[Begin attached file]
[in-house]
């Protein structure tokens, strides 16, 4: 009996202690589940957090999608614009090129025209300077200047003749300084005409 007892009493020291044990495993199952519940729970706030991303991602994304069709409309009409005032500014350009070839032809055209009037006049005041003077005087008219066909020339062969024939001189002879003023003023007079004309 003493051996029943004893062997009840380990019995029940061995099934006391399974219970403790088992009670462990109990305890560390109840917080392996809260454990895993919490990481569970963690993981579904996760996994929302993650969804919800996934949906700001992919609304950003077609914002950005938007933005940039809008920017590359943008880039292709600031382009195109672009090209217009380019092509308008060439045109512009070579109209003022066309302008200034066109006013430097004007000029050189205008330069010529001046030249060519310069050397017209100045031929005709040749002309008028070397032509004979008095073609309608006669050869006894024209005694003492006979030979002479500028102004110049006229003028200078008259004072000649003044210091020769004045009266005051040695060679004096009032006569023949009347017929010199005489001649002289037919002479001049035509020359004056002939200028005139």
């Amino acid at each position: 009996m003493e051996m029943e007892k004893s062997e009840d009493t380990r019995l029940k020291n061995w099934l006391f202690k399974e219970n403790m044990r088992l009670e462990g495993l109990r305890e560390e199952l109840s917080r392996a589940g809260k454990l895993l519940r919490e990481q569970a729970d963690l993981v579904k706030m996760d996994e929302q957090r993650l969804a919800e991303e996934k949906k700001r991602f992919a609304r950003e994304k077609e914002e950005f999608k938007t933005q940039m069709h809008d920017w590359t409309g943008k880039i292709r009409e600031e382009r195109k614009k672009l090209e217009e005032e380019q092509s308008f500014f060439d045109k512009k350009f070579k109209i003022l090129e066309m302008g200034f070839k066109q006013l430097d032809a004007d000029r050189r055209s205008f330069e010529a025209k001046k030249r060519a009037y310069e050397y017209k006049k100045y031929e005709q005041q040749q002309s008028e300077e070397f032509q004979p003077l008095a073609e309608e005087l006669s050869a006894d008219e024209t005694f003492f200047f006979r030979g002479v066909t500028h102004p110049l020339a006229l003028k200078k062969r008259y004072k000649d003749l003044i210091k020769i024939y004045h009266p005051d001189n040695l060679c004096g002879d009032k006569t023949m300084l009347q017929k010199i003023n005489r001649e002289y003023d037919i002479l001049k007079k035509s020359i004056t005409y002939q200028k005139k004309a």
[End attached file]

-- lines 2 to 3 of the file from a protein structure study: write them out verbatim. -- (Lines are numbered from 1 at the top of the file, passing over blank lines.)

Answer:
């Protein structure tokens, strides 16, 4: 009996202690589940957090999608614009090129025209300077200047003749300084005409 007892009493020291044990495993199952519940729970706030991303991602994304069709409309009409005032500014350009070839032809055209009037006049005041003077005087008219066909020339062969024939001189002879003023003023007079004309 003493051996029943004893062997009840380990019995029940061995099934006391399974219970403790088992009670462990109990305890560390109840917080392996809260454990895993919490990481569970963690993981579904996760996994929302993650969804919800996934949906700001992919609304950003077609914002950005938007933005940039809008920017590359943008880039292709600031382009195109672009090209217009380019092509308008060439045109512009070579109209003022066309302008200034066109006013430097004007000029050189205008330069010529001046030249060519310069050397017209100045031929005709040749002309008028070397032509004979008095073609309608006669050869006894024209005694003492006979030979002479500028102004110049006229003028200078008259004072000649003044210091020769004045009266005051040695060679004096009032006569023949009347017929010199005489001649002289037919002479001049035509020359004056002939200028005139």
């Amino acid at each position: 009996m003493e051996m029943e007892k004893s062997e009840d009493t380990r019995l029940k020291n061995w099934l006391f202690k399974e219970n403790m044990r088992l009670e462990g495993l109990r305890e560390e199952l109840s917080r392996a589940g809260k454990l895993l519940r919490e990481q569970a729970d963690l993981v579904k706030m996760d996994e929302q957090r993650l969804a919800e991303e996934k949906k700001r991602f992919a609304r950003e994304k077609e914002e950005f999608k938007t933005q940039m069709h809008d920017w590359t409309g943008k880039i292709r009409e600031e382009r195109k614009k672009l090209e217009e005032e380019q092509s308008f500014f060439d045109k512009k350009f070579k109209i003022l090129e066309m302008g200034f070839k066109q006013l430097d032809a004007d000029r050189r055209s205008f330069e010529a025209k001046k030249r060519a009037y310069e050397y017209k006049k100045y031929e005709q005041q040749q002309s008028e300077e070397f032509q004979p003077l008095a073609e309608e005087l006669s050869a006894d008219e024209t005694f003492f200047f006979r030979g002479v066909t500028h102004p110049l020339a006229l003028k200078k062969r008259y004072k000649d003749l003044i210091k020769i024939y004045h009266p005051d001189n040695l060679c004096g002879d009032k006569t023949m300084l009347q017929k010199i003023n005489r001649e002289y003023d037919i002479l001049k007079k035509s020359i004056t005409y002939q200028k005139k004309a």